The school and water have been a real uniting feature for all the neighbouring communities around Nketisoh
This is the second part of our Building Schools for Africa blog. You can read the first part here, which details how Building Schools for Africa became our chosen charity and how we work with them to improve the lives of disadvantaged children and communities in one of the poorest areas of the world.
We believe that every child should be able to learn in a quality school, wherever they are in the world. In 2015, we partnered with the charity Building Schools for Africa, committing to fund the building of a school in Cameroon for every school we built in the UK.
In 2016, we were delighted to provide the charity with funding for a brand-new school in Cameroon. We were honoured to have the opportunity to provide a school that would genuinely change children’s lives for the better, providing a higher standard of facilities and a more pleasant learning environment.
The first school to be funded through this partnership in Cameroon is Nketisoh School in Bamenda, which is twinned with the Sunesis Keynes Cranfield Lower School in Bedfordshire.
SHUMAS (Strategic Humanitarian Services) is a not-for-profit development organization, who focus on integrated sustainable rural development. They are committed to improving the standard of life, reducing poverty and empowering people within some of the poorest areas of Cameroon. To date, they have funded, constructed and equipped more than 700 classrooms in rural communities. In collaboration with Building Schools for Africa, SHUMAS were integral in the identification of the schools that would most benefit from Sunesis funding.
Whilst assessing Nketisoh school, it became clear very quickly that the children’s education was suffering as a result of their current environment. Not only does an unsanitary and insufficiently equipped environment make it hard for children to concentrate, ultimately affecting their long-term learning experience, but the teachers were struggling to deliver the full curriculum. Among the issues were:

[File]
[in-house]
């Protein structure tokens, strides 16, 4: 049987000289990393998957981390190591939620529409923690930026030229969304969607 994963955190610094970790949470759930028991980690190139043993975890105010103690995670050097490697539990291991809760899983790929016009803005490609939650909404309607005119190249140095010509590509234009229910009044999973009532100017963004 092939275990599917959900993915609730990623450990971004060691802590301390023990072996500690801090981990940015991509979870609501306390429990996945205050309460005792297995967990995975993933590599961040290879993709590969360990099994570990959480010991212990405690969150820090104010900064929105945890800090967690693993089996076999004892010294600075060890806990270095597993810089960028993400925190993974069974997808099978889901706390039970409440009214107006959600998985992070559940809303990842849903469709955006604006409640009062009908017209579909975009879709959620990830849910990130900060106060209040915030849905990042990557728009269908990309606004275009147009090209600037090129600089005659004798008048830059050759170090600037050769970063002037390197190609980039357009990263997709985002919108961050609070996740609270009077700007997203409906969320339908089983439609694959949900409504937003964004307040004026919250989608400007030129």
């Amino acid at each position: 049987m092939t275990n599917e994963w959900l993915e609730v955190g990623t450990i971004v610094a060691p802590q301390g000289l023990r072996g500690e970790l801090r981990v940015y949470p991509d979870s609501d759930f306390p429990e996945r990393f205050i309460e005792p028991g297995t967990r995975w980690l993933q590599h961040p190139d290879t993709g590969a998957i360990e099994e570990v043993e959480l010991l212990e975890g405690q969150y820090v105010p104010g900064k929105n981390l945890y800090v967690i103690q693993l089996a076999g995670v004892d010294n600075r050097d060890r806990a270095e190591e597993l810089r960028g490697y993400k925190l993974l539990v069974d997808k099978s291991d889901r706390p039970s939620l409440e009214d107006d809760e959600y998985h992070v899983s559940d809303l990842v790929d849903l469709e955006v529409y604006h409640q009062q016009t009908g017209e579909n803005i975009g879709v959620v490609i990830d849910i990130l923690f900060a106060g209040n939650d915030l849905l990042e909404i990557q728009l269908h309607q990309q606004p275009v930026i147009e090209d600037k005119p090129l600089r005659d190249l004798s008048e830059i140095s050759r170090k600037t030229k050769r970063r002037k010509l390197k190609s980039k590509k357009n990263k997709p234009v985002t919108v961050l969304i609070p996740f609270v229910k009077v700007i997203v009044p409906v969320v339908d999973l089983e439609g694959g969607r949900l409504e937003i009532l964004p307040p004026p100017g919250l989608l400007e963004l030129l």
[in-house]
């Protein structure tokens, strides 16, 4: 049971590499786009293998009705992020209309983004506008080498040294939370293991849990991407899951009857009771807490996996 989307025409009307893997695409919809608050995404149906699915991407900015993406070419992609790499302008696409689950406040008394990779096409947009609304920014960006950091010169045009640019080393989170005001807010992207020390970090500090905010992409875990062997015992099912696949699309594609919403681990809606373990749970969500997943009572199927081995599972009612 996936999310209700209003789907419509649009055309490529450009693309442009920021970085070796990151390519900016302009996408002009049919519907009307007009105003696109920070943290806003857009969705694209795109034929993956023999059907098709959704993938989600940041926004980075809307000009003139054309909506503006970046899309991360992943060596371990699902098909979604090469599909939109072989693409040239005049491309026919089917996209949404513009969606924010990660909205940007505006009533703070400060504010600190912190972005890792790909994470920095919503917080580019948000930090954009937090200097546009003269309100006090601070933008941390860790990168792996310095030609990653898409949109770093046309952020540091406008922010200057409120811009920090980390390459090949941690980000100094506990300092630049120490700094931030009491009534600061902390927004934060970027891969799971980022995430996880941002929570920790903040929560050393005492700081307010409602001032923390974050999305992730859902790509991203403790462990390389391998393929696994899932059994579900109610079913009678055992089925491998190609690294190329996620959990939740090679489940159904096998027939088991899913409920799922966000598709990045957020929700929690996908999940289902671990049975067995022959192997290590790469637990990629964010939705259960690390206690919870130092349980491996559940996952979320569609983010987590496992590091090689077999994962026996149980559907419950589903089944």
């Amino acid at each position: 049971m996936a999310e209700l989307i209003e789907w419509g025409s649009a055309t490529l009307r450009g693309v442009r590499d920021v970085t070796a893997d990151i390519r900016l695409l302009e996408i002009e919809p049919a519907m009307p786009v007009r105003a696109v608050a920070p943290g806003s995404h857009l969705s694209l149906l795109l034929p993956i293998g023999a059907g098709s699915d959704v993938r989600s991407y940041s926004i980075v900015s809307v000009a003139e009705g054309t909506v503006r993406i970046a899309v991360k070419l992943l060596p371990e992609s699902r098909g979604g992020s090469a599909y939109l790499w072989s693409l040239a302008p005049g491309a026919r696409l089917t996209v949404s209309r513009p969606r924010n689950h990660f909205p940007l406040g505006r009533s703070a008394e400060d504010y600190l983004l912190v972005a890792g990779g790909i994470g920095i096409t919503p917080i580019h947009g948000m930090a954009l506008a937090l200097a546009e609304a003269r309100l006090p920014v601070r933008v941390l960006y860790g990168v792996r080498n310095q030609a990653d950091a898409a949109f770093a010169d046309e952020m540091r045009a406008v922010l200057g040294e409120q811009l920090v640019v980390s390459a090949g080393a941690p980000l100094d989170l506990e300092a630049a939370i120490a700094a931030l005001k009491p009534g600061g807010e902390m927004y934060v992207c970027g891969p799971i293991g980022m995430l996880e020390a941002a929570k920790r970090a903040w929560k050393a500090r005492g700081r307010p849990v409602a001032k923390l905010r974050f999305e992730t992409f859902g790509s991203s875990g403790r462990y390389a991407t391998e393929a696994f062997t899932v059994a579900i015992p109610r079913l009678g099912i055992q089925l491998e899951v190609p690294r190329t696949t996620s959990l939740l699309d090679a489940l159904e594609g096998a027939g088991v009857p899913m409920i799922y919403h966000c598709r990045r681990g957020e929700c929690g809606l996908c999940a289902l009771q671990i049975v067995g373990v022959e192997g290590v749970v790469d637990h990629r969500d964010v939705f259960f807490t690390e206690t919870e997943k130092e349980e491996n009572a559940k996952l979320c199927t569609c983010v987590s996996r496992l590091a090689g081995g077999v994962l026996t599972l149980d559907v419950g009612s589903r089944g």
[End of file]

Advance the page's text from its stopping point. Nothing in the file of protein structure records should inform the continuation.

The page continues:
- Poor quality classrooms without a toilet block
- Insufficient equipment such as benches, teachers’ tables, and chairs
- Lack of water and electricity
The community are used to making the best of what they have available and Nketisoh did not have classrooms, in the conventional sense. Instead, the school had a makeshift frame, constructed with sticks and covered by a loosely thatched roof. Without walls, floors, doors or even window shutters, the school, its pupils and staff, did not have the safety or security that we have come to expect from more modern buildings.
Not only that, but the rooms being used as classrooms were not big enough to accommodate all the school’s pupils comfortably, leading to overcrowding and often teaching multiple classes within one hut. These cramped, uncomfortable conditions had an understandably detrimental effect on the pupils’ concentration, performance and overall learning experience.
Without floors in the school, there was no protection from the elements. During the rainy season, the school would experience regular flooding, with water running through the rooms. However, during the dry season the floors were dry but dusty, which led to the spread of diseases and parasites, causing staff and pupils to catch and spread infections easily.